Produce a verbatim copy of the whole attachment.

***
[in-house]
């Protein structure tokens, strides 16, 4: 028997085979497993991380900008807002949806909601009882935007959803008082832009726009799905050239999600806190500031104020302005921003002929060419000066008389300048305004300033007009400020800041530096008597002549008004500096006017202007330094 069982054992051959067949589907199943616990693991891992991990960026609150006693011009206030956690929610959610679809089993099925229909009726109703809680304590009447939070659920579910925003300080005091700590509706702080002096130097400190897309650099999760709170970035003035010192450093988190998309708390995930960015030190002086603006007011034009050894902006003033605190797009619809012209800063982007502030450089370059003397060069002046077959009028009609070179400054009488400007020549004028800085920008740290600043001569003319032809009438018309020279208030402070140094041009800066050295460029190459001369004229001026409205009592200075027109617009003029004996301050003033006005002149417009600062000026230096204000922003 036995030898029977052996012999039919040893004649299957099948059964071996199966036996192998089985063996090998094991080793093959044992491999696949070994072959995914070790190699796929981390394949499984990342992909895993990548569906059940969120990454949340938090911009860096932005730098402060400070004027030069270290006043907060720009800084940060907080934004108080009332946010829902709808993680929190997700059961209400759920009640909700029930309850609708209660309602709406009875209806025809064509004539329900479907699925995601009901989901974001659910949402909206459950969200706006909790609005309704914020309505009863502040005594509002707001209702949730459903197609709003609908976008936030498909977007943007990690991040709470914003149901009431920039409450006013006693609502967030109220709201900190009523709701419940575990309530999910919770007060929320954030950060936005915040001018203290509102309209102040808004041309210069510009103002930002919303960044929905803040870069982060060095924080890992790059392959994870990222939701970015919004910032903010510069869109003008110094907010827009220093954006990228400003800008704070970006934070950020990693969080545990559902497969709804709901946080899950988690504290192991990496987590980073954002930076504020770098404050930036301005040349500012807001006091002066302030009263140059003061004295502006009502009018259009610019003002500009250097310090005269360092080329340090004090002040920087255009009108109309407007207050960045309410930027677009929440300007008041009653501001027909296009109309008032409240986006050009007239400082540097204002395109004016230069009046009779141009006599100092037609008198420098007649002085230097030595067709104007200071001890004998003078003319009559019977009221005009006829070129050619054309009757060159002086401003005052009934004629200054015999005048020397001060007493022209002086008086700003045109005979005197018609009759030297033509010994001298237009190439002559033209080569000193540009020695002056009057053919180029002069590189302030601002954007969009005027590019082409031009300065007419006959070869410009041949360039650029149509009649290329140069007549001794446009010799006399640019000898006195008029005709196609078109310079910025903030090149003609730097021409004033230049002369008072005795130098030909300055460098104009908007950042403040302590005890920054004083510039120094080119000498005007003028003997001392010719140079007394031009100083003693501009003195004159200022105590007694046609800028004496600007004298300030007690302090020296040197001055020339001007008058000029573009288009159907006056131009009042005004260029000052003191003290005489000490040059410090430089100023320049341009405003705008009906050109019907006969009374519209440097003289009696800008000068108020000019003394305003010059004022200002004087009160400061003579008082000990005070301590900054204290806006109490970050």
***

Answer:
[in-house]
């Protein structure tokens, strides 16, 4: 028997085979497993991380900008807002949806909601009882935007959803008082832009726009799905050239999600806190500031104020302005921003002929060419000066008389300048305004300033007009400020800041530096008597002549008004500096006017202007330094 069982054992051959067949589907199943616990693991891992991990960026609150006693011009206030956690929610959610679809089993099925229909009726109703809680304590009447939070659920579910925003300080005091700590509706702080002096130097400190897309650099999760709170970035003035010192450093988190998309708390995930960015030190002086603006007011034009050894902006003033605190797009619809012209800063982007502030450089370059003397060069002046077959009028009609070179400054009488400007020549004028800085920008740290600043001569003319032809009438018309020279208030402070140094041009800066050295460029190459001369004229001026409205009592200075027109617009003029004996301050003033006005002149417009600062000026230096204000922003 036995030898029977052996012999039919040893004649299957099948059964071996199966036996192998089985063996090998094991080793093959044992491999696949070994072959995914070790190699796929981390394949499984990342992909895993990548569906059940969120990454949340938090911009860096932005730098402060400070004027030069270290006043907060720009800084940060907080934004108080009332946010829902709808993680929190997700059961209400759920009640909700029930309850609708209660309602709406009875209806025809064509004539329900479907699925995601009901989901974001659910949402909206459950969200706006909790609005309704914020309505009863502040005594509002707001209702949730459903197609709003609908976008936030498909977007943007990690991040709470914003149901009431920039409450006013006693609502967030109220709201900190009523709701419940575990309530999910919770007060929320954030950060936005915040001018203290509102309209102040808004041309210069510009103002930002919303960044929905803040870069982060060095924080890992790059392959994870990222939701970015919004910032903010510069869109003008110094907010827009220093954006990228400003800008704070970006934070950020990693969080545990559902497969709804709901946080899950988690504290192991990496987590980073954002930076504020770098404050930036301005040349500012807001006091002066302030009263140059003061004295502006009502009018259009610019003002500009250097310090005269360092080329340090004090002040920087255009009108109309407007207050960045309410930027677009929440300007008041009653501001027909296009109309008032409240986006050009007239400082540097204002395109004016230069009046009779141009006599100092037609008198420098007649002085230097030595067709104007200071001890004998003078003319009559019977009221005009006829070129050619054309009757060159002086401003005052009934004629200054015999005048020397001060007493022209002086008086700003045109005979005197018609009759030297033509010994001298237009190439002559033209080569000193540009020695002056009057053919180029002069590189302030601002954007969009005027590019082409031009300065007419006959070869410009041949360039650029149509009649290329140069007549001794446009010799006399640019000898006195008029005709196609078109310079910025903030090149003609730097021409004033230049002369008072005795130098030909300055460098104009908007950042403040302590005890920054004083510039120094080119000498005007003028003997001392010719140079007394031009100083003693501009003195004159200022105590007694046609800028004496600007004298300030007690302090020296040197001055020339001007008058000029573009288009159907006056131009009042005004260029000052003191003290005489000490040059410090430089100023320049341009405003705008009906050109019907006969009374519209440097003289009696800008000068108020000019003394305003010059004022200002004087009160400061003579008082000990005070301590900054204290806006109490970050």